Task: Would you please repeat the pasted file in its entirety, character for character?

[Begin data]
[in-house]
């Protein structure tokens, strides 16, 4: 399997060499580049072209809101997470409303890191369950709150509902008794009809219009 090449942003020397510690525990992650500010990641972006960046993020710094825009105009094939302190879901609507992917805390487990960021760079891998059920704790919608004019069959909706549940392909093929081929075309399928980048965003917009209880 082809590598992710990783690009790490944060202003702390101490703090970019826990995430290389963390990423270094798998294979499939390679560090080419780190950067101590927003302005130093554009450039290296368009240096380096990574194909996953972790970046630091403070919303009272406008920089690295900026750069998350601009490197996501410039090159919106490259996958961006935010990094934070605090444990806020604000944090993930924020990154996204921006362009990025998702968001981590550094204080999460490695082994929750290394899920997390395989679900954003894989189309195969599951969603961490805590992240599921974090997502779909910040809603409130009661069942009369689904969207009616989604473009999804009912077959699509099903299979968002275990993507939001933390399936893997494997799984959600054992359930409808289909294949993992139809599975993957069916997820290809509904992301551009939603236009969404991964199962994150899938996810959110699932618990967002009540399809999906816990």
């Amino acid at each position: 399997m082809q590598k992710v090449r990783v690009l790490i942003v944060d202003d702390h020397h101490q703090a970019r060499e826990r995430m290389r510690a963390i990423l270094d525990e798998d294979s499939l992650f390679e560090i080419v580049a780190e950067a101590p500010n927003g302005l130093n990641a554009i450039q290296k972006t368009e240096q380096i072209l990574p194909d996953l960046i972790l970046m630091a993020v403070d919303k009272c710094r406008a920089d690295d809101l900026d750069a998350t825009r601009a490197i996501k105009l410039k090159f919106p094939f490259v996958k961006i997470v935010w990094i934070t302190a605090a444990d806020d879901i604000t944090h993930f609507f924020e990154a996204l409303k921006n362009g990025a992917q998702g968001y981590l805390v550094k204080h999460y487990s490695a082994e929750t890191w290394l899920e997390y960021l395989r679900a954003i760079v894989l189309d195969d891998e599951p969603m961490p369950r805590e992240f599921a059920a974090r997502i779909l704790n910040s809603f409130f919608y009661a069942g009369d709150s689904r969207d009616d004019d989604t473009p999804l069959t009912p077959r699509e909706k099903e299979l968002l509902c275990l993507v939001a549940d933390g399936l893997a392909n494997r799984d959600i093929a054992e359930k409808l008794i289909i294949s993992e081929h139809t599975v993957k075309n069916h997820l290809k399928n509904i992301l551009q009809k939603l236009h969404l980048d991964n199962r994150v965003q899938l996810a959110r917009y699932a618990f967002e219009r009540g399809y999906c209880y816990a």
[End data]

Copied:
[in-house]
């Protein structure tokens, strides 16, 4: 399997060499580049072209809101997470409303890191369950709150509902008794009809219009 090449942003020397510690525990992650500010990641972006960046993020710094825009105009094939302190879901609507992917805390487990960021760079891998059920704790919608004019069959909706549940392909093929081929075309399928980048965003917009209880 082809590598992710990783690009790490944060202003702390101490703090970019826990995430290389963390990423270094798998294979499939390679560090080419780190950067101590927003302005130093554009450039290296368009240096380096990574194909996953972790970046630091403070919303009272406008920089690295900026750069998350601009490197996501410039090159919106490259996958961006935010990094934070605090444990806020604000944090993930924020990154996204921006362009990025998702968001981590550094204080999460490695082994929750290394899920997390395989679900954003894989189309195969599951969603961490805590992240599921974090997502779909910040809603409130009661069942009369689904969207009616989604473009999804009912077959699509099903299979968002275990993507939001933390399936893997494997799984959600054992359930409808289909294949993992139809599975993957069916997820290809509904992301551009939603236009969404991964199962994150899938996810959110699932618990967002009540399809999906816990």
């Amino acid at each position: 399997m082809q590598k992710v090449r990783v690009l790490i942003v944060d202003d702390h020397h101490q703090a970019r060499e826990r995430m290389r510690a963390i990423l270094d525990e798998d294979s499939l992650f390679e560090i080419v580049a780190e950067a101590p500010n927003g302005l130093n990641a554009i450039q290296k972006t368009e240096q380096i072209l990574p194909d996953l960046i972790l970046m630091a993020v403070d919303k009272c710094r406008a920089d690295d809101l900026d750069a998350t825009r601009a490197i996501k105009l410039k090159f919106p094939f490259v996958k961006i997470v935010w990094i934070t302190a605090a444990d806020d879901i604000t944090h993930f609507f924020e990154a996204l409303k921006n362009g990025a992917q998702g968001y981590l805390v550094k204080h999460y487990s490695a082994e929750t890191w290394l899920e997390y960021l395989r679900a954003i760079v894989l189309d195969d891998e599951p969603m961490p369950r805590e992240f599921a059920a974090r997502i779909l704790n910040s809603f409130f919608y009661a069942g009369d709150s689904r969207d009616d004019d989604t473009p999804l069959t009912p077959r699509e909706k099903e299979l968002l509902c275990l993507v939001a549940d933390g399936l893997a392909n494997r799984d959600i093929a054992e359930k409808l008794i289909i294949s993992e081929h139809t599975v993957k075309n069916h997820l290809k399928n509904i992301l551009q009809k939603l236009h969404l980048d991964n199962r994150v965003q899938l996810a959110r917009y699932a618990f967002e219009r009540g399809y999906c209880y816990a």